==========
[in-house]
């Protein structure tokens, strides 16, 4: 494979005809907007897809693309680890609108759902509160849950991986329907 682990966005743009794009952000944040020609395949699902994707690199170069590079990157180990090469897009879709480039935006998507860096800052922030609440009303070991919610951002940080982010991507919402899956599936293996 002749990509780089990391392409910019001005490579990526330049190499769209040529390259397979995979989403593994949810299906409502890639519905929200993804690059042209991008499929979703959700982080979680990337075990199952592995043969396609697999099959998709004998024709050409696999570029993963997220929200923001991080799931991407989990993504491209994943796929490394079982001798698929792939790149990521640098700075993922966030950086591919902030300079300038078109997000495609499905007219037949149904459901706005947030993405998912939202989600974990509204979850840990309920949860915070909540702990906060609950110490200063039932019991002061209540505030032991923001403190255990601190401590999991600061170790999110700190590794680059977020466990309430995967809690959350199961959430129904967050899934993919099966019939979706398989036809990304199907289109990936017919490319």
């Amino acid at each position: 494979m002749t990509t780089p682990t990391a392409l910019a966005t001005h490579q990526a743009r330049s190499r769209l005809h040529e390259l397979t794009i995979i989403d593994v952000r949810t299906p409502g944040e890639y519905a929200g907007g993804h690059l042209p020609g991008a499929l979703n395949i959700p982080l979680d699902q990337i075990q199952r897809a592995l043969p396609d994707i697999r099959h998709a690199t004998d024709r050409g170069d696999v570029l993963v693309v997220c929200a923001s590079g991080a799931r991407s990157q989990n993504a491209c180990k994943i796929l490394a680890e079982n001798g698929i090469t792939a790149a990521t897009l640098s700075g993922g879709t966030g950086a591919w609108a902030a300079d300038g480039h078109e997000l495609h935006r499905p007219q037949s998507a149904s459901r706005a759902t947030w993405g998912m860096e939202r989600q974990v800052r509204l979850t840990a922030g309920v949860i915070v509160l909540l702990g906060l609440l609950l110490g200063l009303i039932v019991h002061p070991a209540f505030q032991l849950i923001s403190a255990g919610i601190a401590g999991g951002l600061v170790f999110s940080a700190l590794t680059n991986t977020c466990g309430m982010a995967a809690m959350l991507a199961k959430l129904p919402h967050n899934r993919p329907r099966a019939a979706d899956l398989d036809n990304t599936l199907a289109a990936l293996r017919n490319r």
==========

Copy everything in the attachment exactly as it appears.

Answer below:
[in-house]
């Protein structure tokens, strides 16, 4: 494979005809907007897809693309680890609108759902509160849950991986329907 682990966005743009794009952000944040020609395949699902994707690199170069590079990157180990090469897009879709480039935006998507860096800052922030609440009303070991919610951002940080982010991507919402899956599936293996 002749990509780089990391392409910019001005490579990526330049190499769209040529390259397979995979989403593994949810299906409502890639519905929200993804690059042209991008499929979703959700982080979680990337075990199952592995043969396609697999099959998709004998024709050409696999570029993963997220929200923001991080799931991407989990993504491209994943796929490394079982001798698929792939790149990521640098700075993922966030950086591919902030300079300038078109997000495609499905007219037949149904459901706005947030993405998912939202989600974990509204979850840990309920949860915070909540702990906060609950110490200063039932019991002061209540505030032991923001403190255990601190401590999991600061170790999110700190590794680059977020466990309430995967809690959350199961959430129904967050899934993919099966019939979706398989036809990304199907289109990936017919490319």
């Amino acid at each position: 494979m002749t990509t780089p682990t990391a392409l910019a966005t001005h490579q990526a743009r330049s190499r769209l005809h040529e390259l397979t794009i995979i989403d593994v952000r949810t299906p409502g944040e890639y519905a929200g907007g993804h690059l042209p020609g991008a499929l979703n395949i959700p982080l979680d699902q990337i075990q199952r897809a592995l043969p396609d994707i697999r099959h998709a690199t004998d024709r050409g170069d696999v570029l993963v693309v997220c929200a923001s590079g991080a799931r991407s990157q989990n993504a491209c180990k994943i796929l490394a680890e079982n001798g698929i090469t792939a790149a990521t897009l640098s700075g993922g879709t966030g950086a591919w609108a902030a300079d300038g480039h078109e997000l495609h935006r499905p007219q037949s998507a149904s459901r706005a759902t947030w993405g998912m860096e939202r989600q974990v800052r509204l979850t840990a922030g309920v949860i915070v509160l909540l702990g906060l609440l609950l110490g200063l009303i039932v019991h002061p070991a209540f505030q032991l849950i923001s403190a255990g919610i601190a401590g999991g951002l600061v170790f999110s940080a700190l590794t680059n991986t977020c466990g309430m982010a995967a809690m959350l991507a199961k959430l129904p919402h967050n899934r993919p329907r099966a019939a979706d899956l398989d036809n990304t599936l199907a289109a990936l293996r017919n490319r």